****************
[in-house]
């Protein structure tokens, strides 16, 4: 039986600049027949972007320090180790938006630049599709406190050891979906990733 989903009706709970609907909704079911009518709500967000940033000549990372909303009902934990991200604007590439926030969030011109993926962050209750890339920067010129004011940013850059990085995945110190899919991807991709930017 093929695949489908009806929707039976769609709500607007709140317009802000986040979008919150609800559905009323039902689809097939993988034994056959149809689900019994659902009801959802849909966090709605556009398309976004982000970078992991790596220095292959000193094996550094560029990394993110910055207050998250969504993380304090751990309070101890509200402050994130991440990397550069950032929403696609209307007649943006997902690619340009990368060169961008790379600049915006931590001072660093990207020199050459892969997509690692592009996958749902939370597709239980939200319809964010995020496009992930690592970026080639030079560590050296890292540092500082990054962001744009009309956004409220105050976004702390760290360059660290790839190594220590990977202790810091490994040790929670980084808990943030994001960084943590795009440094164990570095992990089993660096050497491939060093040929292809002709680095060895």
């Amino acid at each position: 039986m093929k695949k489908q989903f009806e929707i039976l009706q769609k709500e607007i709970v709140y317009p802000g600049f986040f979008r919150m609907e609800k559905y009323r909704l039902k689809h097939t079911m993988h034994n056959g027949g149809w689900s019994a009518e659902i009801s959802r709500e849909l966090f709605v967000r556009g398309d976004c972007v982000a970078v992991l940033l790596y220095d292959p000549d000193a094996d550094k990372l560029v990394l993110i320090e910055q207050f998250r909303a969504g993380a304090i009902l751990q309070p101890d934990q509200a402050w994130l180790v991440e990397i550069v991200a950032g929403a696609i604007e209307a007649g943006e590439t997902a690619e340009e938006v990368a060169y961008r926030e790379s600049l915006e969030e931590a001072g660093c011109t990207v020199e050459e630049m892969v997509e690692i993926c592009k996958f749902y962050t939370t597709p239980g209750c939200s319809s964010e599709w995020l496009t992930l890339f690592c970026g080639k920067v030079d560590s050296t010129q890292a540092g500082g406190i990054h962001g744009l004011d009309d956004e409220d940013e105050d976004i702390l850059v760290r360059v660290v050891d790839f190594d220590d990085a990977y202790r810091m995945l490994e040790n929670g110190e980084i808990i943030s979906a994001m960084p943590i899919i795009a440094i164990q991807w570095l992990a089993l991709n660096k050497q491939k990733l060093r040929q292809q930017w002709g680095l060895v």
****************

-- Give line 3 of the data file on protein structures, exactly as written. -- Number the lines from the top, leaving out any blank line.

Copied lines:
């Amino acid at each position: 039986m093929k695949k489908q989903f009806e929707i039976l009706q769609k709500e607007i709970v709140y317009p802000g600049f986040f979008r919150m609907e609800k559905y009323r909704l039902k689809h097939t079911m993988h034994n056959g027949g149809w689900s019994a009518e659902i009801s959802r709500e849909l966090f709605v967000r556009g398309d976004c972007v982000a970078v992991l940033l790596y220095d292959p000549d000193a094996d550094k990372l560029v990394l993110i320090e910055q207050f998250r909303a969504g993380a304090i009902l751990q309070p101890d934990q509200a402050w994130l180790v991440e990397i550069v991200a950032g929403a696609i604007e209307a007649g943006e590439t997902a690619e340009e938006v990368a060169y961008r926030e790379s600049l915006e969030e931590a001072g660093c011109t990207v020199e050459e630049m892969v997509e690692i993926c592009k996958f749902y962050t939370t597709p239980g209750c939200s319809s964010e599709w995020l496009t992930l890339f690592c970026g080639k920067v030079d560590s050296t010129q890292a540092g500082g406190i990054h962001g744009l004011d009309d956004e409220d940013e105050d976004i702390l850059v760290r360059v660290v050891d790839f190594d220590d990085a990977y202790r810091m995945l490994e040790n929670g110190e980084i808990i943030s979906a994001m960084p943590i899919i795009a440094i164990q991807w570095l992990a089993l991709n660096k050497q491939k990733l060093r040929q292809q930017w002709g680095l060895v």